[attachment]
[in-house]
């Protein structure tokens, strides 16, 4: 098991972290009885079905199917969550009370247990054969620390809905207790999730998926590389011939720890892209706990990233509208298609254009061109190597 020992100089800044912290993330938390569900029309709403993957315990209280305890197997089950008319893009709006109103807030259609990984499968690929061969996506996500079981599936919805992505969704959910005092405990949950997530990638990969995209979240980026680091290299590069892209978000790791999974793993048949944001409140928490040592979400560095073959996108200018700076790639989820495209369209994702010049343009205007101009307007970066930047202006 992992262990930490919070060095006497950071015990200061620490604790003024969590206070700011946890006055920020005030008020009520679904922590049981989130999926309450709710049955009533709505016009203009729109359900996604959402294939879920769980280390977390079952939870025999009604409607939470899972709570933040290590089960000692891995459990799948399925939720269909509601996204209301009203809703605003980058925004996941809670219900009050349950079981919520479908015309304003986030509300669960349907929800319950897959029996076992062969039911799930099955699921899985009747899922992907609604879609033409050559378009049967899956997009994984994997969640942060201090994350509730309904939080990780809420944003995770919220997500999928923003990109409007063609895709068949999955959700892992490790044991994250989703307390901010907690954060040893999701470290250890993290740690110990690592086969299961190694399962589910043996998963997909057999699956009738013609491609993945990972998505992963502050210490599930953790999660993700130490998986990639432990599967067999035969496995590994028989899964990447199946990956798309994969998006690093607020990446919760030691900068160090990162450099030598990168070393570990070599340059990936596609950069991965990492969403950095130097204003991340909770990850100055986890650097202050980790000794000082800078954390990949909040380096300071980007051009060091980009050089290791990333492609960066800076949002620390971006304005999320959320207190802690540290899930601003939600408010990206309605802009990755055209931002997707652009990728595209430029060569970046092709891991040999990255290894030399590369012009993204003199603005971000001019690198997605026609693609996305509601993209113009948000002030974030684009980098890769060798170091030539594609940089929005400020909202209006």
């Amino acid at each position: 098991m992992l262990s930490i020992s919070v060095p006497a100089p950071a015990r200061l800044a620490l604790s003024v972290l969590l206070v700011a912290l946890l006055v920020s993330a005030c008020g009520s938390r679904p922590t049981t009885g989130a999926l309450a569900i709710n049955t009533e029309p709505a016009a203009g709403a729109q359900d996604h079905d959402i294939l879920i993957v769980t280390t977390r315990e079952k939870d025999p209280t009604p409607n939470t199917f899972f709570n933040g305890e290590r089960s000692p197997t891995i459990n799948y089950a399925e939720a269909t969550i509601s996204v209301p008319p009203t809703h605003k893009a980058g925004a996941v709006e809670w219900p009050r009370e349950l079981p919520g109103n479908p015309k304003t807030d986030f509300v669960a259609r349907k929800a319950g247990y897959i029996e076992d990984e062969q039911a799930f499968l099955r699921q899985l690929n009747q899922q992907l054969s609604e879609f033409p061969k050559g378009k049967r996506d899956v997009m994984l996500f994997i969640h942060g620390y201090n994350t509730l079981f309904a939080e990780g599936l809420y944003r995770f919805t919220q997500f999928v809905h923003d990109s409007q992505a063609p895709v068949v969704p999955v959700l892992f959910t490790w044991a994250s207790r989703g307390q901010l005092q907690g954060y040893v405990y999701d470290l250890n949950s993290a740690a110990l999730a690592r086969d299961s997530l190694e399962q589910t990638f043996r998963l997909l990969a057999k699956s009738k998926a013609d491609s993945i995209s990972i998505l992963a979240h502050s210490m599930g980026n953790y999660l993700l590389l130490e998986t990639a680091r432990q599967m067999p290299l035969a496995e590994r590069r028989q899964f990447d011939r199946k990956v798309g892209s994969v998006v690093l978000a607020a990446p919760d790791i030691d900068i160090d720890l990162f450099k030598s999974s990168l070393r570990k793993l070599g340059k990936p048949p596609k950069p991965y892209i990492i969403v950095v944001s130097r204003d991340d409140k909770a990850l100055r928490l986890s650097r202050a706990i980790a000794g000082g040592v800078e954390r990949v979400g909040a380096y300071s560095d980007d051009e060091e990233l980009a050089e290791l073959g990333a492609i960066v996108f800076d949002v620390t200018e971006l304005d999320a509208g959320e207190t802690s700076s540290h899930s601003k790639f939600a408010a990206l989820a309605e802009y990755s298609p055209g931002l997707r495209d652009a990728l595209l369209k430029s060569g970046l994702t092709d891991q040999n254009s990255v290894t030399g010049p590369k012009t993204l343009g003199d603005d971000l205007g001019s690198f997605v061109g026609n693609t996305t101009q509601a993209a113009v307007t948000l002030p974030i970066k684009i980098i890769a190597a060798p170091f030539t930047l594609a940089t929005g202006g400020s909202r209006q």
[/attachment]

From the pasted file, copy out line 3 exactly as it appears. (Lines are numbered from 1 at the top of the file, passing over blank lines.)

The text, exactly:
């Amino acid at each position: 098991m992992l262990s930490i020992s919070v060095p006497a100089p950071a015990r200061l800044a620490l604790s003024v972290l969590l206070v700011a912290l946890l006055v920020s993330a005030c008020g009520s938390r679904p922590t049981t009885g989130a999926l309450a569900i709710n049955t009533e029309p709505a016009a203009g709403a729109q359900d996604h079905d959402i294939l879920i993957v769980t280390t977390r315990e079952k939870d025999p209280t009604p409607n939470t199917f899972f709570n933040g305890e290590r089960s000692p197997t891995i459990n799948y089950a399925e939720a269909t969550i509601s996204v209301p008319p009203t809703h605003k893009a980058g925004a996941v709006e809670w219900p009050r009370e349950l079981p919520g109103n479908p015309k304003t807030d986030f509300v669960a259609r349907k929800a319950g247990y897959i029996e076992d990984e062969q039911a799930f499968l099955r699921q899985l690929n009747q899922q992907l054969s609604e879609f033409p061969k050559g378009k049967r996506d899956v997009m994984l996500f994997i969640h942060g620390y201090n994350t509730l079981f309904a939080e990780g599936l809420y944003r995770f919805t919220q997500f999928v809905h923003d990109s409007q992505a063609p895709v068949v969704p999955v959700l892992f959910t490790w044991a994250s207790r989703g307390q901010l005092q907690g954060y040893v405990y999701d470290l250890n949950s993290a740690a110990l999730a690592r086969d299961s997530l190694e399962q589910t990638f043996r998963l997909l990969a057999k699956s009738k998926a013609d491609s993945i995209s990972i998505l992963a979240h502050s210490m599930g980026n953790y999660l993700l590389l130490e998986t990639a680091r432990q599967m067999p290299l035969a496995e590994r590069r028989q899964f990447d011939r199946k990956v798309g892209s994969v998006v690093l978000a607020a990446p919760d790791i030691d900068i160090d720890l990162f450099k030598s999974s990168l070393r570990k793993l070599g340059k990936p048949p596609k950069p991965y892209i990492i969403v950095v944001s130097r204003d991340d409140k909770a990850l100055r928490l986890s650097r202050a706990i980790a000794g000082g040592v800078e954390r990949v979400g909040a380096y300071s560095d980007d051009e060091e990233l980009a050089e290791l073959g990333a492609i960066v996108f800076d949002v620390t200018e971006l304005d999320a509208g959320e207190t802690s700076s540290h899930s601003k790639f939600a408010a990206l989820a309605e802009y990755s298609p055209g931002l997707r495209d652009a990728l595209l369209k430029s060569g970046l994702t092709d891991q040999n254009s990255v290894t030399g010049p590369k012009t993204l343009g003199d603005d971000l205007g001019s690198f997605v061109g026609n693609t996305t101009q509601a993209a113009v307007t948000l002030p974030i970066k684009i980098i890769a190597a060798p170091f030539t930047l594609a940089t929005g202006g400020s909202r209006q």